These findings have important and unfortunate implications for these patients as well as our healthcare system – an ED clinician looking at a 55 year old man with an injury or musculoskeletal complaint might not think to ask if he is homeless and might not consider the patient’s risk for geriatric syndromes. In medicine, appearances may be deceiving but this shouldn't prevent clinicians from making a difference for this population. Patients in our community-based study recommended that clinicians take a simple, patient-centered approach to assessing housing needs: rather than ask patients who “look homeless” the usual, pointed questions of “are you homeless?” or “do you have a permanent address?” acute care providers can simply and compassionately ask all their patients, “do you have a place to stay where you feel safe?”  Personally speaking, I probably would never have guessed the gentleman pictured above – a former client at Columbus House shelter in New Haven – was homeless if I had met him in a busy Emergency Room. To provide the best possible care for this highly vulnerable population of seniors, our first and perhaps greatest challenge might just be to look past our preconceived notions to learn who these patients are.

By Ryan Greysen

Photo by Robert Lisak for Columbus House, Inc.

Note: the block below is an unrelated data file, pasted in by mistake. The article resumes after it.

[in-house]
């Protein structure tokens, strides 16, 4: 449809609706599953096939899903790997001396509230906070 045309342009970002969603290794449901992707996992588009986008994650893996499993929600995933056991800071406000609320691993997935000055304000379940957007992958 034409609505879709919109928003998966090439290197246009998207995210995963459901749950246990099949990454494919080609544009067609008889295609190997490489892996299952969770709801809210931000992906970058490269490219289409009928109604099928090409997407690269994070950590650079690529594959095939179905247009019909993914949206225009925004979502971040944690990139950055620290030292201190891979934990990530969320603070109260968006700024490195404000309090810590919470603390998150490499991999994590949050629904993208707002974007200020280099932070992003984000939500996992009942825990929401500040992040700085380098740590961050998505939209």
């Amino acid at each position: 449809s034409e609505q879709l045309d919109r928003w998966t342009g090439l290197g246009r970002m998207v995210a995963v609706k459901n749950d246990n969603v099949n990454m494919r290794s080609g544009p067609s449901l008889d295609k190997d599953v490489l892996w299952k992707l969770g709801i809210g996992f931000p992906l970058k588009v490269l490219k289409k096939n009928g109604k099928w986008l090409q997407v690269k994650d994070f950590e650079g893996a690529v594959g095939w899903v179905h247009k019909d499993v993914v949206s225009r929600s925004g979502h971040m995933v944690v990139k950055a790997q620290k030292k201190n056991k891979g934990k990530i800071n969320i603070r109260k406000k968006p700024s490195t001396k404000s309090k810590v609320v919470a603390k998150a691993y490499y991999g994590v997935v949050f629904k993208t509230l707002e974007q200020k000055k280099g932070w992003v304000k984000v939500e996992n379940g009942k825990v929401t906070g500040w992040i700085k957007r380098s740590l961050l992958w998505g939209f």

Comments

kelechukwu said…
patient is a virtue.

Popular posts from this blog

Practical Advice for the End of Life: A Podcast with BJ Miller

This week we talk with BJ Miller, hospice and palliative care physician, public speaker, and now author with Shoshana Berger of the book "A Beginner's Guide to the End."

As we note on the podcast, BJ is about as close as we get to a celebrity in Hospice and Palliative Care.  His TED Talk "What Really Matters at the End of Life" has been viewed more than 9 million times.  As we discuss on the Podcast, this has changed BJ's life, and he spends most of his working time engaged in public speaking, being the public "face" of the hospice and palliative care movement.

The book he and Berger wrote is filled to the brim with practical advice.  I mean, nuts and bolts practical advice.  Things like: